Marilyn Manson – Holy Wood (In The Shadow Of The Valley Of Death) review

I remember doing school projects about Marilyn Manson when I was in high school. I remember countless discussions about him with friends. I remember staying up late to see him when he would be on TV. I remember almost having the chance to see him, but missing out due to work (I only finally saw him last year). I remember reading his autobiography at least three times a year, every year, from about age 12 to age 25. When I think of the albums that have had the biggest impact on my taste, that I have loved for the longest, that have held up the most over the years; Marilyn Manson’s 4th full-length official studio album, 2001’s Holy Wood In The Shadow Of The Valley Of Death (…or just ”Holywood” for short) is never far from the top of the list.

He is a very diverse and eclectic artist, that has covered a lot of diferent ground over the years, but I would instantly blurt out ‘’Holywood!’’ before you had even finished asking me what my favourite album of his is. It was a real high point in his career artistically, even if commercially the previous two albums were bigger and this one was hindered by all that Columbine witch hunt nonsense. I don’t want to talk about that unfortunate business too much, but you can’t skim over it entirely. It certainly informed the tone of the album. The key phrase that really defines the whole album is ‘‘Guns, God and Government.’’ Its biting and acerbic lyrics cleverly dissect American political, religious and pop culture values in a really insightful way. I have to say, of all his albums, this one hands down has the best lyrics, the sharpest pen, the best blend of venom and wisdom behind it.

Its also a prog-esque masterpiece. The prequel to a conceptual trilogy (the triptych) beginning with his breakthrough record Antichrist Superstar and retroactively ending with the one that came before this, Mechanical Albums.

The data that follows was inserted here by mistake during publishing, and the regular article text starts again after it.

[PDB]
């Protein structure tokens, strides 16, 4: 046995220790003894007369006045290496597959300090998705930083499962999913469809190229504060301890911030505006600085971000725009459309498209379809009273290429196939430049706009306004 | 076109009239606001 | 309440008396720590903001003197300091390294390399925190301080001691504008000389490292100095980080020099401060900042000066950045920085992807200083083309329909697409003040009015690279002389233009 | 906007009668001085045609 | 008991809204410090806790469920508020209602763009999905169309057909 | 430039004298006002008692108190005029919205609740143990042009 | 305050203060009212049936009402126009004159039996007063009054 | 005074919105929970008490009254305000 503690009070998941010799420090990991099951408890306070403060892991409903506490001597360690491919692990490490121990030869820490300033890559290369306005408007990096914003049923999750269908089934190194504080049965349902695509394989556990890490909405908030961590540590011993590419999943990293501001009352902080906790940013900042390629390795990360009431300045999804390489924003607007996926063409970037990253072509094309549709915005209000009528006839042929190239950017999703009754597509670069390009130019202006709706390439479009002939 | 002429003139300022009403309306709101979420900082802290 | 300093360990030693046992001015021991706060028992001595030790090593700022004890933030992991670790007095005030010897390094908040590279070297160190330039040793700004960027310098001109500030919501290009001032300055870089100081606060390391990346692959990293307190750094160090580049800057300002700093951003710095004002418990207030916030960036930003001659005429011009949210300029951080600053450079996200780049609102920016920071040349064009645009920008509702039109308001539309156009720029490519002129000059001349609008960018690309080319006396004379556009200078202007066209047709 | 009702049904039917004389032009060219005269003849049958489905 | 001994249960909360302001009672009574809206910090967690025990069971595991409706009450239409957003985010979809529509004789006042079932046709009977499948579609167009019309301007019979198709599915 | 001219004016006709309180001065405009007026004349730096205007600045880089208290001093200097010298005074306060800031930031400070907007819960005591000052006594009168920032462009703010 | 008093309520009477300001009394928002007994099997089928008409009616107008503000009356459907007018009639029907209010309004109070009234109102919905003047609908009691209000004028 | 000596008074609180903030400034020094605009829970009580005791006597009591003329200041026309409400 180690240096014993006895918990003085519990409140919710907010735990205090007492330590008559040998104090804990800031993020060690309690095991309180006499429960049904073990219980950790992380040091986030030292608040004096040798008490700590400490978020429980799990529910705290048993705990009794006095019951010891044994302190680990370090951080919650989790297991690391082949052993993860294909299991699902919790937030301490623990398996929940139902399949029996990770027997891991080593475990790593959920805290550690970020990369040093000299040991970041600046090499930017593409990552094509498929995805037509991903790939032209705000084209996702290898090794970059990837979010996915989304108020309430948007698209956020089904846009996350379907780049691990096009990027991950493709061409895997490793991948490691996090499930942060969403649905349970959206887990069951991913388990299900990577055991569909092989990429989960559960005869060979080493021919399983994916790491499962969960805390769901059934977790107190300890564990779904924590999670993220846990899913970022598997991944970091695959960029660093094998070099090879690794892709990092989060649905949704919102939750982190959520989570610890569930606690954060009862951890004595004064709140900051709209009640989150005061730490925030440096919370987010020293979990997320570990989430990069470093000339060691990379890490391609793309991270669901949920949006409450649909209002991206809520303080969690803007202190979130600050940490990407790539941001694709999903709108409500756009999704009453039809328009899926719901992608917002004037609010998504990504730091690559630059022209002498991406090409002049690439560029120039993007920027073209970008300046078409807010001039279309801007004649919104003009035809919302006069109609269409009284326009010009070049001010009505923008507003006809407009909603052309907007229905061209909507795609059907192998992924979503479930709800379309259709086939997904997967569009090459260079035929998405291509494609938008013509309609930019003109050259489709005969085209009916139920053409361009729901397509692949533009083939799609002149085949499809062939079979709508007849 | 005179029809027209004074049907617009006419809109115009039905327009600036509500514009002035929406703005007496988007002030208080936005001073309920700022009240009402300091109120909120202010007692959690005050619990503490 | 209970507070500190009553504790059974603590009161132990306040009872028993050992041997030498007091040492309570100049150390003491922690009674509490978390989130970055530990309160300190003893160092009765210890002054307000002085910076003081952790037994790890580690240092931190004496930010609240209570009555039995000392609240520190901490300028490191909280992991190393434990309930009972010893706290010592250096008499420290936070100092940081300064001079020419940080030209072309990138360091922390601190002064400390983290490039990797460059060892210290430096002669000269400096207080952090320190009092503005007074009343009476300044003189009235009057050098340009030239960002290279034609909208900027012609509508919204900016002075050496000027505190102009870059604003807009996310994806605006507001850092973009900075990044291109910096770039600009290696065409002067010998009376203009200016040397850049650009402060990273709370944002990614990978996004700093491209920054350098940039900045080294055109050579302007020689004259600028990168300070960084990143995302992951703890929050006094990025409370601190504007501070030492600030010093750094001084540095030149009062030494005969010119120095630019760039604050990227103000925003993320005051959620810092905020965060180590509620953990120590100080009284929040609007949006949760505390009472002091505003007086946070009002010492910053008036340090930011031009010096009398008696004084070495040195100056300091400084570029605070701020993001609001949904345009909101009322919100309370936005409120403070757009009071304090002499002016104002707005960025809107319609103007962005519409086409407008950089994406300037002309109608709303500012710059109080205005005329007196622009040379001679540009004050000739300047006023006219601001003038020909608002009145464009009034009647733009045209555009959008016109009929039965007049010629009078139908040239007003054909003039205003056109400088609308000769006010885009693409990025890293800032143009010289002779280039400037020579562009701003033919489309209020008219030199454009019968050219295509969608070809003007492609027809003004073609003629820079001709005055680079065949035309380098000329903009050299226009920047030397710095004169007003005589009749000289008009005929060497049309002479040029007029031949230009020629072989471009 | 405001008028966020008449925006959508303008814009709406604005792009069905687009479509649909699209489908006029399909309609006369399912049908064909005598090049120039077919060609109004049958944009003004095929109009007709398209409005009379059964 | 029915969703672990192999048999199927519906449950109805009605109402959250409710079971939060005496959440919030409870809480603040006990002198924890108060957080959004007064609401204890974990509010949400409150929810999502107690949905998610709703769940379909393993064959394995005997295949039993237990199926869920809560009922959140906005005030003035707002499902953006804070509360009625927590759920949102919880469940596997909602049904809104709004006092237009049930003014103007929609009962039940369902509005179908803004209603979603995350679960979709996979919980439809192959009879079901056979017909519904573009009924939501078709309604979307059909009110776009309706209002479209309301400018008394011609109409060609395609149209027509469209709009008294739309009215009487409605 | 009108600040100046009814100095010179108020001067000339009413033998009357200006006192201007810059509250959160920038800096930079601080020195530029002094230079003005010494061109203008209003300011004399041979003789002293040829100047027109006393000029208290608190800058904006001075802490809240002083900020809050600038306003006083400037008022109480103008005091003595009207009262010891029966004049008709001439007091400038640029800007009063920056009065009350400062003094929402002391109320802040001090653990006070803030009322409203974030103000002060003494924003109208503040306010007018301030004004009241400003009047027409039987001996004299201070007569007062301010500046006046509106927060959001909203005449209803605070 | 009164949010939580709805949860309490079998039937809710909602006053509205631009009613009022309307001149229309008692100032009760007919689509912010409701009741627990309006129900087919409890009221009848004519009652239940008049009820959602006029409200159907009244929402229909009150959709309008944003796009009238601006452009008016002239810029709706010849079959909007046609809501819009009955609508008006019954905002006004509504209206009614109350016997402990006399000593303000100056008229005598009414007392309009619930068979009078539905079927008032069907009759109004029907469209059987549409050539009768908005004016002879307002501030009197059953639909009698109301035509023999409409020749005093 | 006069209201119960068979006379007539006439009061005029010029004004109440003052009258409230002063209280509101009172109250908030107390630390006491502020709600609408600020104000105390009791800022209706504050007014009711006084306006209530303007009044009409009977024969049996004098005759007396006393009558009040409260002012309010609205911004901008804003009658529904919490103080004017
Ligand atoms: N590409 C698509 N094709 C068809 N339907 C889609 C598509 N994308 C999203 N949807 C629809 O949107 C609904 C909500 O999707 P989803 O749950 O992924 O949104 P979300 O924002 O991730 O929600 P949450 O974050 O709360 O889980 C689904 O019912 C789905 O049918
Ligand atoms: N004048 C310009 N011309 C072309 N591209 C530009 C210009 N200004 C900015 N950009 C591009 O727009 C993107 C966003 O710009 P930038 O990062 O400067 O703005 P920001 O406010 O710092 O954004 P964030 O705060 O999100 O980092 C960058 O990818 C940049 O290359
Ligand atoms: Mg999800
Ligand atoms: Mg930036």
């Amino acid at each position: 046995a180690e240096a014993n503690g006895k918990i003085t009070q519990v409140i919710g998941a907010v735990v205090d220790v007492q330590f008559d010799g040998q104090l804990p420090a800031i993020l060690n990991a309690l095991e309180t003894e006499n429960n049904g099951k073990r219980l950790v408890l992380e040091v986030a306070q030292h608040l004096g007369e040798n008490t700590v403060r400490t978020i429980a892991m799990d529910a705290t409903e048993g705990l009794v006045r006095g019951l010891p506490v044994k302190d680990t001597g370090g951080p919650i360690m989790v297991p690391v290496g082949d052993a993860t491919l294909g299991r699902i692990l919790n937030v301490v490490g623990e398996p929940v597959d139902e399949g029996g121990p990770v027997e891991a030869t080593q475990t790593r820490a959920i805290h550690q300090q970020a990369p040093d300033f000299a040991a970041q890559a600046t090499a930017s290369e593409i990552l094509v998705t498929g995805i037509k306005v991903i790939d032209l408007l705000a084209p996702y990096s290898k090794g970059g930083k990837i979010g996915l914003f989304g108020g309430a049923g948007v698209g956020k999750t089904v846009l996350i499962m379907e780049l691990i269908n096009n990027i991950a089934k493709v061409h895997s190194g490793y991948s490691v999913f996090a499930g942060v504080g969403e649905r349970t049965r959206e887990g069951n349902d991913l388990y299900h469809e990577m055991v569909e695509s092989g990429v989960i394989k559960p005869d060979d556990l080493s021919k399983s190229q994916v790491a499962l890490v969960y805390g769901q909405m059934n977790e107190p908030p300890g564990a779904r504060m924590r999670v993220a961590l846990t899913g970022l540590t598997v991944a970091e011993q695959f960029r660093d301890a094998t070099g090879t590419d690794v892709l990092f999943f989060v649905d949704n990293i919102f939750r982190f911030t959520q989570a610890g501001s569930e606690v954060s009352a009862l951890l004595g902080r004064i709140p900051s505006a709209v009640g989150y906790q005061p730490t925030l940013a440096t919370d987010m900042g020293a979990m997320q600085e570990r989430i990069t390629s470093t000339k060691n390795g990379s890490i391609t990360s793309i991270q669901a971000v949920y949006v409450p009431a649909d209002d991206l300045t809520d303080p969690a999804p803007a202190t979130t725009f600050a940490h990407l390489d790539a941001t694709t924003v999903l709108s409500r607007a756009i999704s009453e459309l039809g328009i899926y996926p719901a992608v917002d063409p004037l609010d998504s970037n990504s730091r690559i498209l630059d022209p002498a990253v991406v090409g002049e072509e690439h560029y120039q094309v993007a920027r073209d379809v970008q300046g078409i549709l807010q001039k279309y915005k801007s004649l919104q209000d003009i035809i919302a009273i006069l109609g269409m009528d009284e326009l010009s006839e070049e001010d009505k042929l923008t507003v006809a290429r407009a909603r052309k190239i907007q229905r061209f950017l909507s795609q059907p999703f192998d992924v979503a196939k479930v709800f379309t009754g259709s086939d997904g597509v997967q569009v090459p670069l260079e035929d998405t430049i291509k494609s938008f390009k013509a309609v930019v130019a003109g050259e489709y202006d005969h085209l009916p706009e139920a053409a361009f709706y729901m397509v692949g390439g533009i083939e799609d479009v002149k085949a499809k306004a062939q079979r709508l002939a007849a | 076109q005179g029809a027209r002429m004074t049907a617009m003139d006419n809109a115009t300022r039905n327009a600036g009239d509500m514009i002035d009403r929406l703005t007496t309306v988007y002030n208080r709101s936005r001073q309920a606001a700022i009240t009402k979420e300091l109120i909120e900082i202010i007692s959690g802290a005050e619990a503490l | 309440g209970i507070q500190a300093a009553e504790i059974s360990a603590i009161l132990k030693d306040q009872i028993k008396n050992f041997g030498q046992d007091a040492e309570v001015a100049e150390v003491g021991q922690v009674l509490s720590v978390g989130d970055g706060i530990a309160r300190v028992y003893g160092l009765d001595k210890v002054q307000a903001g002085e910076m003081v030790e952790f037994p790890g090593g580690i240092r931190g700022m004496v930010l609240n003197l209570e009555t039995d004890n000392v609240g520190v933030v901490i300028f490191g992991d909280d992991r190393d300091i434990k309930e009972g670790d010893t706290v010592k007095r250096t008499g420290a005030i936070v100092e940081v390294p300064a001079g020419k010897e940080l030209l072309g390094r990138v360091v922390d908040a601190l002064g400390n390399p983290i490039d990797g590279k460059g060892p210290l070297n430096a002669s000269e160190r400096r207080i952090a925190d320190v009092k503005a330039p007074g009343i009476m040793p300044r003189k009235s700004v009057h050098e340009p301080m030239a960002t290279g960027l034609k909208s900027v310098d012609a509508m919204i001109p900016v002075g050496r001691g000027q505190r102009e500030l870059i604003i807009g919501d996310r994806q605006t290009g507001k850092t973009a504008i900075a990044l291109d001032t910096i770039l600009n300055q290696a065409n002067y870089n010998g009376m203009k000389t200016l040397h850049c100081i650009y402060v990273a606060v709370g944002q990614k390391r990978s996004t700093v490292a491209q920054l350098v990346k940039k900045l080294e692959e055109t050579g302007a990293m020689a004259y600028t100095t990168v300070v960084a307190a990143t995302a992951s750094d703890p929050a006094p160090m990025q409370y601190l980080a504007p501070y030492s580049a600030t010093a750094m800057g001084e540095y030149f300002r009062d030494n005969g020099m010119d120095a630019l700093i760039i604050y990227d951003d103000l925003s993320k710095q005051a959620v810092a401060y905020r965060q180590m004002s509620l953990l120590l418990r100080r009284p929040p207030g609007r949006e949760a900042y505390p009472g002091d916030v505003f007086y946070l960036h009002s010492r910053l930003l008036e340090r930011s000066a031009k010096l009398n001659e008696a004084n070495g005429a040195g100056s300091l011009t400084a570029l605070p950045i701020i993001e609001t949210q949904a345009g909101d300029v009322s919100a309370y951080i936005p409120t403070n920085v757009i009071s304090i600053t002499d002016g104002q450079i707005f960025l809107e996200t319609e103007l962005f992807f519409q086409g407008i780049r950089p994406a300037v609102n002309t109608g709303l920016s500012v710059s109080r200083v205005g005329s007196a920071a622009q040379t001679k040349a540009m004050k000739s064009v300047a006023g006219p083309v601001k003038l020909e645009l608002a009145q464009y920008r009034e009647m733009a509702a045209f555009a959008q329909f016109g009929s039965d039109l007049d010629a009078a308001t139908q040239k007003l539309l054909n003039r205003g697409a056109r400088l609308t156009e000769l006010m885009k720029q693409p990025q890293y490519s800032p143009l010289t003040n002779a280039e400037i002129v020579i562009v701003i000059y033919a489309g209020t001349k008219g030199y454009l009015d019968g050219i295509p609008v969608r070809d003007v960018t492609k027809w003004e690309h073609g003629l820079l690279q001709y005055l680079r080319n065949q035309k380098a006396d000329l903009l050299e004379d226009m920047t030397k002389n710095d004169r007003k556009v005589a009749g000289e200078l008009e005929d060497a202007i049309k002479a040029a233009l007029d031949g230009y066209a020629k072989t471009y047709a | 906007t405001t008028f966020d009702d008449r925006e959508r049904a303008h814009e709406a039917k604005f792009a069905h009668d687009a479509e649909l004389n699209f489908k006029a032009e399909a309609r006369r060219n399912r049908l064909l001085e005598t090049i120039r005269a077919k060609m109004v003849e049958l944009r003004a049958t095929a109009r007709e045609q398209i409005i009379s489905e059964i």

That’s just the lyrics. Where to even begin with the music…? The album contains two of the man/band’s best ever singles in ‘The Fight Song’ and ‘Disposable Teens’ which are beyond catchy, with incredibly memorable vocals, riffs and drums.  Equally memorable high energy moments are the utterly furious ‘Burning Flag’ which is one of Manson’s fastest and nastiest songs ever, or ‘Born Again’ which is one of the bounciest and catchiest songs any artist has ever written without releasing it as a single. Equally ‘The Love Song’ and ‘The Death Song’ are unforgettable gems that would be a lesser band’s biggest hit and proud concert finisher, yet here they are just two more songs among ninteen.

Its not all high energy though. Its 19 songs crossing numerous subgenres. A very wide range of moods and tones, speeds and directions all on display. The album can be incredibly dark and bleak, ‘Count To Six And Die’ literally ends with someone shooting themselves to death with a revolver. That’s a pretty ballsy move to make after just having been falsely accused of inspiring a mass shooting. ‘Coma Black’ is a dark sister song to the previous hit single Coma White, and the industrial-meets-prog ‘Cruci-fiction In Space’ sounds like some Bizarre mixture of Rammstein meets Rush at their darker moments. It was so cool how on live shows from this era it would tie into the theatrics (as seen on the excellent Guns God And Government Live In LA blu ray). I won’t even bother to describe it, I wouldn’t do it justic, just go and see for yourself.

Everything about this album is so interesting. Even the cover artwork is so iconic. Manson crucified with his jaw removed so he can’t tell his side of thestory. So his message is censored. It would be on the nose if it wasn’t so apros pos. Even the artwork on the inside of the booklet creates such a perfect aesthetic that runs through all the advertisements and music videos and single artwork. All that zodiac and tarrot imagery with creepy folk and religious imagery conjures up a scary vibe to terrify those who were already afraid of him. There was a really strong visual identity for this whole era, and it perfectly suited the music.

Thank god (and guns, and the government) that Manson got into this headspace at this point in time, with this band backing him. I know that some of it is nostalgia about a moment in time, but even when trying to look at it objectively, there is just something so special about this album. The music, the lyrics, the artwork. Its just such a perfectly formed and perfectly realised vision from beginning to end. He balances so many things, so well. This record is such an interesting journey. Its somehow instantaneous and a slow burn at the same time. Its somehow fun and horrendously austere at the same time. It feels somehow simultaneously like a misunderstood gem, and an obvious magnum opus. Cut the album in half with a certain mix of songs and it would feel like a dancefloor greatest hits set. Cut the album another way and it is a sombre and murky journey through the grimey underbelly of the complex country that rejected Manson so hatefully. He spits that hate back tenfold and sounds good doing it.